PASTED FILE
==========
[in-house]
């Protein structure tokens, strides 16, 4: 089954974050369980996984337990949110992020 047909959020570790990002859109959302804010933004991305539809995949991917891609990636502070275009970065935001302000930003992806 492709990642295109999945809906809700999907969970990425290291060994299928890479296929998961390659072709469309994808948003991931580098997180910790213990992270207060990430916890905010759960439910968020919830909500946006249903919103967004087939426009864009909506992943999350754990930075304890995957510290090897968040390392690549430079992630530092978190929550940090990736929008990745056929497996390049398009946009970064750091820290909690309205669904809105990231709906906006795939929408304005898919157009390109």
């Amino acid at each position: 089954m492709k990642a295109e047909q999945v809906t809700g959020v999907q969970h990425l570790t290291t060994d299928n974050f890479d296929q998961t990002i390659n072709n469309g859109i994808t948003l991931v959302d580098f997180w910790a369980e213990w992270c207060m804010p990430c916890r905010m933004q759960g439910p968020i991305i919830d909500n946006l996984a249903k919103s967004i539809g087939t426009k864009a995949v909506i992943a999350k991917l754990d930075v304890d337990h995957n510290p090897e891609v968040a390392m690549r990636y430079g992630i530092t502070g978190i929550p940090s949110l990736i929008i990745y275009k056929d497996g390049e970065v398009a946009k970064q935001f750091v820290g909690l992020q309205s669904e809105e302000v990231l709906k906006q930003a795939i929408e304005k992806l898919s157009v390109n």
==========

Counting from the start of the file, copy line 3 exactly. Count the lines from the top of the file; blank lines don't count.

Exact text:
């Amino acid at each position: 089954m492709k990642a295109e047909q999945v809906t809700g959020v999907q969970h990425l570790t290291t060994d299928n974050f890479d296929q998961t990002i390659n072709n469309g859109i994808t948003l991931v959302d580098f997180w910790a369980e213990w992270c207060m804010p990430c916890r905010m933004q759960g439910p968020i991305i919830d909500n946006l996984a249903k919103s967004i539809g087939t426009k864009a995949v909506i992943a999350k991917l754990d930075v304890d337990h995957n510290p090897e891609v968040a390392m690549r990636y430079g992630i530092t502070g978190i929550p940090s949110l990736i929008i990745y275009k056929d497996g390049e970065v398009a946009k970064q935001f750091v820290g909690l992020q309205s669904e809105e302000v990231l709906k906006q930003a795939i929408e304005k992806l898919s157009v390109n």